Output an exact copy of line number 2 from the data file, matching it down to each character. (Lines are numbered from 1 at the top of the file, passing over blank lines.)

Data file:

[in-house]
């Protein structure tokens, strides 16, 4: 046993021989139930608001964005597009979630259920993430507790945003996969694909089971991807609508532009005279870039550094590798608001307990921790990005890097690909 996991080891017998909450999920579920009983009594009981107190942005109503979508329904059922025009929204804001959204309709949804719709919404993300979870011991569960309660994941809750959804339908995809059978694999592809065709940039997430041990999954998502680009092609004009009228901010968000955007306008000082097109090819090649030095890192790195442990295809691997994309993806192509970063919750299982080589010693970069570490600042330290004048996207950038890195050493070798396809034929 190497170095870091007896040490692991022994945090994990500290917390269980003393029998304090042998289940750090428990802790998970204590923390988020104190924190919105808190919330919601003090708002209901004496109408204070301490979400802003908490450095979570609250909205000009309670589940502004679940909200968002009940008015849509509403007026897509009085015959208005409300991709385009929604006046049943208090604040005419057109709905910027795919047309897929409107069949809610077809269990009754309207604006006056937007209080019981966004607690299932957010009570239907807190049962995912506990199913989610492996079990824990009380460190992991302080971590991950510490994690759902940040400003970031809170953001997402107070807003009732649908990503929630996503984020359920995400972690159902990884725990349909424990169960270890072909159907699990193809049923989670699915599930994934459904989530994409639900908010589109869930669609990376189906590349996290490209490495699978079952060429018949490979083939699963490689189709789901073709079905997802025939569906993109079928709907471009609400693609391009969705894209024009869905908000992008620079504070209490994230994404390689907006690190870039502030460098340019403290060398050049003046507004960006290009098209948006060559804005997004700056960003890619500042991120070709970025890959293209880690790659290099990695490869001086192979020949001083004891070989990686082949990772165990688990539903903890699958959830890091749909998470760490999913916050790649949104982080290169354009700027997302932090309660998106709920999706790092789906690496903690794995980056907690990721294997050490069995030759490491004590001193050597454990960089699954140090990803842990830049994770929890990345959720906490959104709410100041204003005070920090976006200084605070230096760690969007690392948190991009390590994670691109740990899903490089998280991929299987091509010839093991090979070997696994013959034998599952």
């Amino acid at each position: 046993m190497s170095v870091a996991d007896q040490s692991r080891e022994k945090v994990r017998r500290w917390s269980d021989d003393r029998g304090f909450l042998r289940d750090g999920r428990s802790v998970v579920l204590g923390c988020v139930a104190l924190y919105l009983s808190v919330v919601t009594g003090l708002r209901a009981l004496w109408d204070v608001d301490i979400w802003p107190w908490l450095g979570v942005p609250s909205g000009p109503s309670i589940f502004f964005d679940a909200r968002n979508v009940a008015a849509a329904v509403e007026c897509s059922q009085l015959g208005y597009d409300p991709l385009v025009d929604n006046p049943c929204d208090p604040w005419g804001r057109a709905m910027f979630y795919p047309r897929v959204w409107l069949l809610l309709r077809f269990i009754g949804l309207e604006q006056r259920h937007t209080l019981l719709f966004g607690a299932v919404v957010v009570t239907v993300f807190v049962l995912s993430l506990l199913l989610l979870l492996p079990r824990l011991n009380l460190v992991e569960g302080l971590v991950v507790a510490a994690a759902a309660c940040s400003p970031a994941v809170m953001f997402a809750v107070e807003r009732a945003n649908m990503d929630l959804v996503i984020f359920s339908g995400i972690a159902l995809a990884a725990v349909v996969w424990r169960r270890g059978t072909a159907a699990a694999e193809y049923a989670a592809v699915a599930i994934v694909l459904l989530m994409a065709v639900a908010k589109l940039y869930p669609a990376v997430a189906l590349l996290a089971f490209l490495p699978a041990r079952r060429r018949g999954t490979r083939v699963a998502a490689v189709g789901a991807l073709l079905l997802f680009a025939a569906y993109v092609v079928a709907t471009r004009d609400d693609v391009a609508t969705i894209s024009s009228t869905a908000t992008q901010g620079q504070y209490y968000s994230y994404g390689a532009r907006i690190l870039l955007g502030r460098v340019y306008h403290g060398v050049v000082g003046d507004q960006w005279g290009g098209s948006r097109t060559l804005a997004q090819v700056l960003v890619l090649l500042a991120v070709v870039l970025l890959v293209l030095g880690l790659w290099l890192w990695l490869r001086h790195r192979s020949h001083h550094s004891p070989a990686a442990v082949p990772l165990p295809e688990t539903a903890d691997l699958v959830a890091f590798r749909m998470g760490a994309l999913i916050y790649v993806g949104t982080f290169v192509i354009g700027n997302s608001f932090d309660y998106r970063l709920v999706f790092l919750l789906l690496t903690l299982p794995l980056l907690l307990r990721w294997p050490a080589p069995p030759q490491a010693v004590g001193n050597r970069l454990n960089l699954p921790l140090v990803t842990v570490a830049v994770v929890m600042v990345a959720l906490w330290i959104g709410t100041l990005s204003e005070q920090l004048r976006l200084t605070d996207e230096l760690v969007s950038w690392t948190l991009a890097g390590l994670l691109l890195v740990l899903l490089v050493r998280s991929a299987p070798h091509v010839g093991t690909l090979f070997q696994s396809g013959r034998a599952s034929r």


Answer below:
């Protein structure tokens, strides 16, 4: 046993021989139930608001964005597009979630259920993430507790945003996969694909089971991807609508532009005279870039550094590798608001307990921790990005890097690909 996991080891017998909450999920579920009983009594009981107190942005109503979508329904059922025009929204804001959204309709949804719709919404993300979870011991569960309660994941809750959804339908995809059978694999592809065709940039997430041990999954998502680009092609004009009228901010968000955007306008000082097109090819090649030095890192790195442990295809691997994309993806192509970063919750299982080589010693970069570490600042330290004048996207950038890195050493070798396809034929 190497170095870091007896040490692991022994945090994990500290917390269980003393029998304090042998289940750090428990802790998970204590923390988020104190924190919105808190919330919601003090708002209901004496109408204070301490979400802003908490450095979570609250909205000009309670589940502004679940909200968002009940008015849509509403007026897509009085015959208005409300991709385009929604006046049943208090604040005419057109709905910027795919047309897929409107069949809610077809269990009754309207604006006056937007209080019981966004607690299932957010009570239907807190049962995912506990199913989610492996079990824990009380460190992991302080971590991950510490994690759902940040400003970031809170953001997402107070807003009732649908990503929630996503984020359920995400972690159902990884725990349909424990169960270890072909159907699990193809049923989670699915599930994934459904989530994409639900908010589109869930669609990376189906590349996290490209490495699978079952060429018949490979083939699963490689189709789901073709079905997802025939569906993109079928709907471009609400693609391009969705894209024009869905908000992008620079504070209490994230994404390689907006690190870039502030460098340019403290060398050049003046507004960006290009098209948006060559804005997004700056960003890619500042991120070709970025890959293209880690790659290099990695490869001086192979020949001083004891070989990686082949990772165990688990539903903890699958959830890091749909998470760490999913916050790649949104982080290169354009700027997302932090309660998106709920999706790092789906690496903690794995980056907690990721294997050490069995030759490491004590001193050597454990960089699954140090990803842990830049994770929890990345959720906490959104709410100041204003005070920090976006200084605070230096760690969007690392948190991009390590994670691109740990899903490089998280991929299987091509010839093991090979070997696994013959034998599952």